Walmart consultant Erik Miller, vice president/principal of MFRA, said the agreement Walmart signed in The Village of Blaine does not allow it to sell groceries due to the neighboring Cub Foods.

Walmart’s recent developments in the area, such as Blaine off Highway 65 and Andover off Bunker Lake Boulevard have included a full grocery offering and the Bentonville, Ark., based company would like to extend this to the east side of Blaine just off a national interstate and major county road.

Residents were unmoved by Walmart’s desire to find a new home where it could expand its reach into the grocery market.

As she chocked back tears, Desiree Larson recalled taking her telescope to a place called “garbage hill” because it was the best place to see the stars. The Village Shopping Center is now there. She referred to Walmart representatives as “the suits” and noted these people are paid to research issues and think up arguments all day unlike the residents who do not have the time or expertise to counter-argue.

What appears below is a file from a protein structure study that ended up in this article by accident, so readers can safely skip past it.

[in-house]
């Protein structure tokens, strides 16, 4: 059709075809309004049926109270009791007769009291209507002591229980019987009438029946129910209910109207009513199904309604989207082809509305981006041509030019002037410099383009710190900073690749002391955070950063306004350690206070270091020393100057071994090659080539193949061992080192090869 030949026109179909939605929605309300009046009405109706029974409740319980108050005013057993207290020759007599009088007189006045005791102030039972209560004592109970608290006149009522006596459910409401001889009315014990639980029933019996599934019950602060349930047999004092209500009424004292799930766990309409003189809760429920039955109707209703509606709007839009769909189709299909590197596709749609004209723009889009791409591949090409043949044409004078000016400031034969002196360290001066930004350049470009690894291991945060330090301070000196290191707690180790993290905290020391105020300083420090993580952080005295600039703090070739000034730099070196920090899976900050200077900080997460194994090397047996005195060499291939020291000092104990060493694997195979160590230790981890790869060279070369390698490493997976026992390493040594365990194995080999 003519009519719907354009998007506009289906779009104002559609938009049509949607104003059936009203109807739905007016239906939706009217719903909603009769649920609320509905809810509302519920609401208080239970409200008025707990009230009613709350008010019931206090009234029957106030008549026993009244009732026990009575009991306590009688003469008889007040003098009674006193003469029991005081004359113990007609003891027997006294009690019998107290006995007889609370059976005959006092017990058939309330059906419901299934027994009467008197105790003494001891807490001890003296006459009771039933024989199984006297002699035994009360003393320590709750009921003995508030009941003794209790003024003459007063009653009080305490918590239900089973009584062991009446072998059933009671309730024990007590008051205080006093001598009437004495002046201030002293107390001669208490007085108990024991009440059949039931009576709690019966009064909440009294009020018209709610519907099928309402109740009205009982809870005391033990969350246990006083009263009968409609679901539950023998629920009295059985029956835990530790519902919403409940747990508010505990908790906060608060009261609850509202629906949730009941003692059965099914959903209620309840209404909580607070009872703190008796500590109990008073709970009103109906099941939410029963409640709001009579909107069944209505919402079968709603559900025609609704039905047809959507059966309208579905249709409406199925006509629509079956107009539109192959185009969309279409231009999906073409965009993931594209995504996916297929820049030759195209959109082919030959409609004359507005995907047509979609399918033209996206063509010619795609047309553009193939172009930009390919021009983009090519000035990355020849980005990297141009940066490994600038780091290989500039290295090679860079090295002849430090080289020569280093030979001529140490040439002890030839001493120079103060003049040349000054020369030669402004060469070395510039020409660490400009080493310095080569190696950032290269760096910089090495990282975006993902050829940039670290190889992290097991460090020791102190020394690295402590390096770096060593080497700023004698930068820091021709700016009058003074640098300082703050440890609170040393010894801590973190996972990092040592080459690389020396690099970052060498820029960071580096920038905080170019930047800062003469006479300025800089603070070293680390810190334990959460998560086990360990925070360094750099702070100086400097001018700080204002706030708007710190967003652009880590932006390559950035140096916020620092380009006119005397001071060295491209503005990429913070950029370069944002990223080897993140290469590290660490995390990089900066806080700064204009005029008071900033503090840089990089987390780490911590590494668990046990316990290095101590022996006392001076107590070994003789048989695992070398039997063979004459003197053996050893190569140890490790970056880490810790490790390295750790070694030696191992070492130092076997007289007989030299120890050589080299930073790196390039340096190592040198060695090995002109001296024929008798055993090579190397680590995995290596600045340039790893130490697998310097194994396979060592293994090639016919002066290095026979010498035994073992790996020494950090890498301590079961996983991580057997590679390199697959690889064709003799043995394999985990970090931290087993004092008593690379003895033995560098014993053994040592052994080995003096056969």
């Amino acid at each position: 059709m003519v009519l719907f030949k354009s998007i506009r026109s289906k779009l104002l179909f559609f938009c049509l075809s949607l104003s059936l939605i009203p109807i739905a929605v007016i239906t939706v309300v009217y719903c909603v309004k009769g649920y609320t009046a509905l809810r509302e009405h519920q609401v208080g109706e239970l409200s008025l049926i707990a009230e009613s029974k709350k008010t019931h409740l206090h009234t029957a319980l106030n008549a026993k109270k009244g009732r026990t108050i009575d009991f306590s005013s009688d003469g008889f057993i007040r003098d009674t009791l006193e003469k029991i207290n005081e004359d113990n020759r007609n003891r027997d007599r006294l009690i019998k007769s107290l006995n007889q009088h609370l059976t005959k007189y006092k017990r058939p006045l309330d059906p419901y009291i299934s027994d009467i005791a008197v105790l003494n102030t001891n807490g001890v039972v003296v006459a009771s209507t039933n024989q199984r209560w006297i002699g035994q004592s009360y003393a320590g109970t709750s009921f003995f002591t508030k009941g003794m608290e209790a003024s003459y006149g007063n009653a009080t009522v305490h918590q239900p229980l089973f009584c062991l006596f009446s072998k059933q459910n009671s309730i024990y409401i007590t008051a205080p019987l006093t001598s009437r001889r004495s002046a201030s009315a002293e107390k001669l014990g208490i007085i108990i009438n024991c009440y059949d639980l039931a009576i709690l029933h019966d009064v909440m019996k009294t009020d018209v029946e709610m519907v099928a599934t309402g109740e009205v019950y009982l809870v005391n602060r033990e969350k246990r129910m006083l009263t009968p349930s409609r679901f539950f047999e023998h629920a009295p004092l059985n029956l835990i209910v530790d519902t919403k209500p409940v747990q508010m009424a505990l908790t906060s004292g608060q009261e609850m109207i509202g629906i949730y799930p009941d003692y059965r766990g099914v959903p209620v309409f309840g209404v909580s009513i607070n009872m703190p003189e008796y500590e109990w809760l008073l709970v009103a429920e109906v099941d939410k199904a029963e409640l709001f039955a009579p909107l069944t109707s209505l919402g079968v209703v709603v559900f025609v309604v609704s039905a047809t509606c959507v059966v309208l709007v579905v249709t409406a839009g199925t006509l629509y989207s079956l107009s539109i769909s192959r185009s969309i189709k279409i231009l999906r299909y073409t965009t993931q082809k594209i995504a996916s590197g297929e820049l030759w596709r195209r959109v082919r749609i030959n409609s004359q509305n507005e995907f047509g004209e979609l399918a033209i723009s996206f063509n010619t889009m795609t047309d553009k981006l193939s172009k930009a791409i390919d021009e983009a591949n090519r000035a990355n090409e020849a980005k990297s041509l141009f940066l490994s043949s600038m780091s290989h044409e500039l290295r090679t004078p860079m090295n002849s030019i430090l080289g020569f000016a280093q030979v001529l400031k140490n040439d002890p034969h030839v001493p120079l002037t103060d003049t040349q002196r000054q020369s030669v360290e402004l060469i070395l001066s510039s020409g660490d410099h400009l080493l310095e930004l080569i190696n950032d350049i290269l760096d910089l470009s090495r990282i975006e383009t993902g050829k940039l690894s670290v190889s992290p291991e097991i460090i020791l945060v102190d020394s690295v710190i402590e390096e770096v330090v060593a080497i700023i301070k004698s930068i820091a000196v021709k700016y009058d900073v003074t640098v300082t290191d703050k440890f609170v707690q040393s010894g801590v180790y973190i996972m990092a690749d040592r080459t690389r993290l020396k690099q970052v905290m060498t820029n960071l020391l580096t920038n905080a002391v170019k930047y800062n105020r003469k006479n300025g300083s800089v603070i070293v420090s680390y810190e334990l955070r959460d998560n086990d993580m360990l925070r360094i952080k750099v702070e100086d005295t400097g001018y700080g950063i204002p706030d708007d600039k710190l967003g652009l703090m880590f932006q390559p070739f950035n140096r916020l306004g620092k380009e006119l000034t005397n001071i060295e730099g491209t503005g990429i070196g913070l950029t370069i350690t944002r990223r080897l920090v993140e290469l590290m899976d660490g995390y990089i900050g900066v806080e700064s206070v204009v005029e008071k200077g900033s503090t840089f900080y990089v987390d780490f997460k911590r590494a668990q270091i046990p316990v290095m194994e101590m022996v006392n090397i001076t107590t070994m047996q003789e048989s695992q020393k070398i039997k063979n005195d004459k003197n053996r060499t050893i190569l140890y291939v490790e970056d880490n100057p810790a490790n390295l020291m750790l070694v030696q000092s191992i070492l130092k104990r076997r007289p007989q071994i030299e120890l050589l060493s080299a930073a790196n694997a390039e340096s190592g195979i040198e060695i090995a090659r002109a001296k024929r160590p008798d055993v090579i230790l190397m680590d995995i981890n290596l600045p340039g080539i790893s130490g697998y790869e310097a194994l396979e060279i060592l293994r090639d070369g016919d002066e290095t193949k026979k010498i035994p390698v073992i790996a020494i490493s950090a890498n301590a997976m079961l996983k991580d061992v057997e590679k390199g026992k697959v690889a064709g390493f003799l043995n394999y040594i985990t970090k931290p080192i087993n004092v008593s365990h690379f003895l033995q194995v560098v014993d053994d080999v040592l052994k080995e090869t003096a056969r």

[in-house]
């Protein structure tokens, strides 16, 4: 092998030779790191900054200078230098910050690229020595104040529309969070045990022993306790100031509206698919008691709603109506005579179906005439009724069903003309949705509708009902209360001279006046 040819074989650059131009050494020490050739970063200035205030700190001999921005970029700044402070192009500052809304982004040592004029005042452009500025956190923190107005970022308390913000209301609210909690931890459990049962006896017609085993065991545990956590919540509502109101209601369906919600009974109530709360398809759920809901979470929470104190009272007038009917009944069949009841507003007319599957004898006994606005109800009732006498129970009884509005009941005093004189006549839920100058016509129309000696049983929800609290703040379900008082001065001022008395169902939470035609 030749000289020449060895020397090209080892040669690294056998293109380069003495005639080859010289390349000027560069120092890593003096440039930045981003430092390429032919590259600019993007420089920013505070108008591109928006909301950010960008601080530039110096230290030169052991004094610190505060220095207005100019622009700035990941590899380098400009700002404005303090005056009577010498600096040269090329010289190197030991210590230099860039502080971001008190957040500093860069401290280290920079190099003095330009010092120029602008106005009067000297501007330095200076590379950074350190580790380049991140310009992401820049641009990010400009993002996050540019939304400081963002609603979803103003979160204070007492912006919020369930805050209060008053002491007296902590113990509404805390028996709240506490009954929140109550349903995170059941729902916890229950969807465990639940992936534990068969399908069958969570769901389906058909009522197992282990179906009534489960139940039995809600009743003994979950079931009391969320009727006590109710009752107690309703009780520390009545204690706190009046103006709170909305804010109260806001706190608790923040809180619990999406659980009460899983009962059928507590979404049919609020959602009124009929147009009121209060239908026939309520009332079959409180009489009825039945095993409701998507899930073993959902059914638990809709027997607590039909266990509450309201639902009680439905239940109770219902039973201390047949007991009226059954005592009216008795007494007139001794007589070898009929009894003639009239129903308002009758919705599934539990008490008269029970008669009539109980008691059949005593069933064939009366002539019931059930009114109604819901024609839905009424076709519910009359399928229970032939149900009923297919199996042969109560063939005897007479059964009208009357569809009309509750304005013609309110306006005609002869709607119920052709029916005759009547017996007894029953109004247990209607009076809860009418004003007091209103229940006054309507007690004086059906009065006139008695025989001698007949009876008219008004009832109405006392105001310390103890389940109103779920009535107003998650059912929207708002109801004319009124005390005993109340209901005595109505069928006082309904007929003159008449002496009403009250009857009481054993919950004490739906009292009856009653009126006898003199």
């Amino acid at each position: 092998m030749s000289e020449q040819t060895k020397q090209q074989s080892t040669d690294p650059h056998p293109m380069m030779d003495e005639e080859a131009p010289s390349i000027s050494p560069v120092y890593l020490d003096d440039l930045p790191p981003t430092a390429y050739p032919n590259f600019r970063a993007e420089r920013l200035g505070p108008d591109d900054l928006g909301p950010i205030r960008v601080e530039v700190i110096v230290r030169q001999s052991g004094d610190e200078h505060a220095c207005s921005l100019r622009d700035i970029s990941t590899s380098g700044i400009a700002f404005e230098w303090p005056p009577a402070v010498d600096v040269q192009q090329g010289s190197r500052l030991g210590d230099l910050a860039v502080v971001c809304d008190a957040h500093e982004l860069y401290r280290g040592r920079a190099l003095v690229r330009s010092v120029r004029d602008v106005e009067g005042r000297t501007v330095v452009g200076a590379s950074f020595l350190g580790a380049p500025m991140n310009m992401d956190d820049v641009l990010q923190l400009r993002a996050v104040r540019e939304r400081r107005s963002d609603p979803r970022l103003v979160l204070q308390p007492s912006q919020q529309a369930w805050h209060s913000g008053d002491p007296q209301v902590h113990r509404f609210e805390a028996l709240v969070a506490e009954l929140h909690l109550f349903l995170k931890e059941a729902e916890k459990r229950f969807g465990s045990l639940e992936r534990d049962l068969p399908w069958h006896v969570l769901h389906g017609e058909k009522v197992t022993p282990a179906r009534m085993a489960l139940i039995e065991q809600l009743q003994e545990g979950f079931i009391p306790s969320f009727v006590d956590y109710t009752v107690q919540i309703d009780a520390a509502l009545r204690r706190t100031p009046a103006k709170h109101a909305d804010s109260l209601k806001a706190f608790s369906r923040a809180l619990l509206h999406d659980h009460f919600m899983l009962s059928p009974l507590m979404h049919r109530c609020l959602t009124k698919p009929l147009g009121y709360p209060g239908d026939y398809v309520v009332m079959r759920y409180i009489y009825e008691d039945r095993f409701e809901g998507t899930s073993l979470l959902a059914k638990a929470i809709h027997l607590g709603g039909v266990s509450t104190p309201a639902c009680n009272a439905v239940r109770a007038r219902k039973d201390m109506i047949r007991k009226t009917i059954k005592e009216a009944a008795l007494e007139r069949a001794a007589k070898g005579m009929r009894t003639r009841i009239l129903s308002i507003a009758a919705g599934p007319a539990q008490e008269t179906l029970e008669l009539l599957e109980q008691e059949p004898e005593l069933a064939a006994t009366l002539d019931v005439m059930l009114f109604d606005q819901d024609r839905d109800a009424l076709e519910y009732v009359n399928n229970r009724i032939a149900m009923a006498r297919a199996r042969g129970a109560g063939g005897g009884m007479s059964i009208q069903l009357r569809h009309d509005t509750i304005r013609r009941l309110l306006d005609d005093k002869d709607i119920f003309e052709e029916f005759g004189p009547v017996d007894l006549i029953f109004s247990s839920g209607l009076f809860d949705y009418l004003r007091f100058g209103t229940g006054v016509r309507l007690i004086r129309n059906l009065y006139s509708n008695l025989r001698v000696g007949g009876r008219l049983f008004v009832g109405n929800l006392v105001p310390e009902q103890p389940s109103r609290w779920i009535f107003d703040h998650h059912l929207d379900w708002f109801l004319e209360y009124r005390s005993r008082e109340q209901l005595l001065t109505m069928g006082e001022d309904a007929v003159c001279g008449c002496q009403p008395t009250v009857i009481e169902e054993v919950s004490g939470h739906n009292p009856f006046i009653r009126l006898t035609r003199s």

“Just because you can mitigate something doesn’t mean it’s right,” Larson said. “Just because something is legal or meets every ordinance doesn’t mean we should do it. It doesn’t mean Blaine citizens want it or it’s right for the community.”

Alluding to legal ramifications for denying something that meets all the city’s rules, planning commission chairperson Joe Oulette responded, “If we don’t recommend something where it meets all the goals, we’ll see a different set of suits come in.”

Nobody from Walmart spoke during the planning commission’s Dec. 10 public hearing.

Oulette said Walmart meets the requirements to receive preliminary plat approval, so the commission unanimously approved it.

After a couple of commissioners said they are opposed to the project in principal, Oulette said they could choose to not forward any recommendation to the council regarding the conditional use permit. The biggest concern of the neighborhood is traffic and Oulette said this is something the council always addresses.

Community Development Director Bryan Schafer said it is rare for the planning commission to not make a recommendation, but it has happened.